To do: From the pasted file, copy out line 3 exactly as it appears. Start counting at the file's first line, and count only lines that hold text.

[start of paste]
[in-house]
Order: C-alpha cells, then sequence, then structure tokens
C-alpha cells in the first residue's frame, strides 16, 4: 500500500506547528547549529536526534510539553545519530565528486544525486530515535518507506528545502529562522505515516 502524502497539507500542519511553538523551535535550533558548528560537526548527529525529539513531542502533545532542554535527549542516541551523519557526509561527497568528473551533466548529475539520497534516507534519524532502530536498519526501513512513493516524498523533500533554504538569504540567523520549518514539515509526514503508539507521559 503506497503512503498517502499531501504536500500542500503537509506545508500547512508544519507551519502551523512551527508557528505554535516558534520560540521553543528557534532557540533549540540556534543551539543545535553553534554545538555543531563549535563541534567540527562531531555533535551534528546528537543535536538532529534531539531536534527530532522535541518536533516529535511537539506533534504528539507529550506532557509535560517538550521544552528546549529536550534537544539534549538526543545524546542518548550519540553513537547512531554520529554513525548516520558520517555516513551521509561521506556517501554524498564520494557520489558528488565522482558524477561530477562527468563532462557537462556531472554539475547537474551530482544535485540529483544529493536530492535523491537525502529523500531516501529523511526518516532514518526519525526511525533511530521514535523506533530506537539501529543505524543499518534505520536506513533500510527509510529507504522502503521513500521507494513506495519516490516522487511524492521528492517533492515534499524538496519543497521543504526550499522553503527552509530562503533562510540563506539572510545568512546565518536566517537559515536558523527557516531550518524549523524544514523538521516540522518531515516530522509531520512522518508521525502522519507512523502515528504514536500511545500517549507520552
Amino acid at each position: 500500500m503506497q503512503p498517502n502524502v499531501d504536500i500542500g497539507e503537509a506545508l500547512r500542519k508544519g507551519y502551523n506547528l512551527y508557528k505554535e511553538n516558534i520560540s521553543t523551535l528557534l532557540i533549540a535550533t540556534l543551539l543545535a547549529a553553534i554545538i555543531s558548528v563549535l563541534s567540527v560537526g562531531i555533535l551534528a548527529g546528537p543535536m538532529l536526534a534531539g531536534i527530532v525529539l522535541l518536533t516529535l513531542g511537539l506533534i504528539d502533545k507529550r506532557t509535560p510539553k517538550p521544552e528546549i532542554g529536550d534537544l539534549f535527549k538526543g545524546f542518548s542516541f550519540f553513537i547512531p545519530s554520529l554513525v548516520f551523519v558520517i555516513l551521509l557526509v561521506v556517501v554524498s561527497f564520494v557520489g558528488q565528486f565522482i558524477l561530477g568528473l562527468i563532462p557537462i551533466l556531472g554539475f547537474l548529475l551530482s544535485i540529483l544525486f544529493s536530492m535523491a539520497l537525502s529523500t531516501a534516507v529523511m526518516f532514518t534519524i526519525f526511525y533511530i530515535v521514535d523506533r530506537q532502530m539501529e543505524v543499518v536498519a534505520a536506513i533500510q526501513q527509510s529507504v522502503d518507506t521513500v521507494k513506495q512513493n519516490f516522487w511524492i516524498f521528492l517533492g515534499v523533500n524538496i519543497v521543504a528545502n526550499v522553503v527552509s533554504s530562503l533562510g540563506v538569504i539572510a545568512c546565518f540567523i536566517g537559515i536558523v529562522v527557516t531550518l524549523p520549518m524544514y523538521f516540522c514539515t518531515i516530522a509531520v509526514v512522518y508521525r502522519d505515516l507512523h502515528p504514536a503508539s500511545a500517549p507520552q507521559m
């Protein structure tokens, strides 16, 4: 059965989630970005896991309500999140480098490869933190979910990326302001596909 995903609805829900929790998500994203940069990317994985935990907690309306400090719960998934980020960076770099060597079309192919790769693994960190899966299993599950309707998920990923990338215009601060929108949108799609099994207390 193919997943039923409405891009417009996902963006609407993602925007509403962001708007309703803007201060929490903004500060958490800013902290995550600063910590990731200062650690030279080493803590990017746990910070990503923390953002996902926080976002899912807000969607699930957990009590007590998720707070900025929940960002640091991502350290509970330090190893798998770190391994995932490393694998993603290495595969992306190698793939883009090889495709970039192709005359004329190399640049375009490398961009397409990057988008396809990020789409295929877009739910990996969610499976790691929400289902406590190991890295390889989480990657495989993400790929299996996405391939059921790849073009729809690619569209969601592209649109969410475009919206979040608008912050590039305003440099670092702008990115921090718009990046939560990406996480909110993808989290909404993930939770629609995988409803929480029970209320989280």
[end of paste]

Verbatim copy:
C-alpha cells in the first residue's frame, strides 16, 4: 500500500506547528547549529536526534510539553545519530565528486544525486530515535518507506528545502529562522505515516 502524502497539507500542519511553538523551535535550533558548528560537526548527529525529539513531542502533545532542554535527549542516541551523519557526509561527497568528473551533466548529475539520497534516507534519524532502530536498519526501513512513493516524498523533500533554504538569504540567523520549518514539515509526514503508539507521559 503506497503512503498517502499531501504536500500542500503537509506545508500547512508544519507551519502551523512551527508557528505554535516558534520560540521553543528557534532557540533549540540556534543551539543545535553553534554545538555543531563549535563541534567540527562531531555533535551534528546528537543535536538532529534531539531536534527530532522535541518536533516529535511537539506533534504528539507529550506532557509535560517538550521544552528546549529536550534537544539534549538526543545524546542518548550519540553513537547512531554520529554513525548516520558520517555516513551521509561521506556517501554524498564520494557520489558528488565522482558524477561530477562527468563532462557537462556531472554539475547537474551530482544535485540529483544529493536530492535523491537525502529523500531516501529523511526518516532514518526519525526511525533511530521514535523506533530506537539501529543505524543499518534505520536506513533500510527509510529507504522502503521513500521507494513506495519516490516522487511524492521528492517533492515534499524538496519543497521543504526550499522553503527552509530562503533562510540563506539572510545568512546565518536566517537559515536558523527557516531550518524549523524544514523538521516540522518531515516530522509531520512522518508521525502522519507512523502515528504514536500511545500517549507520552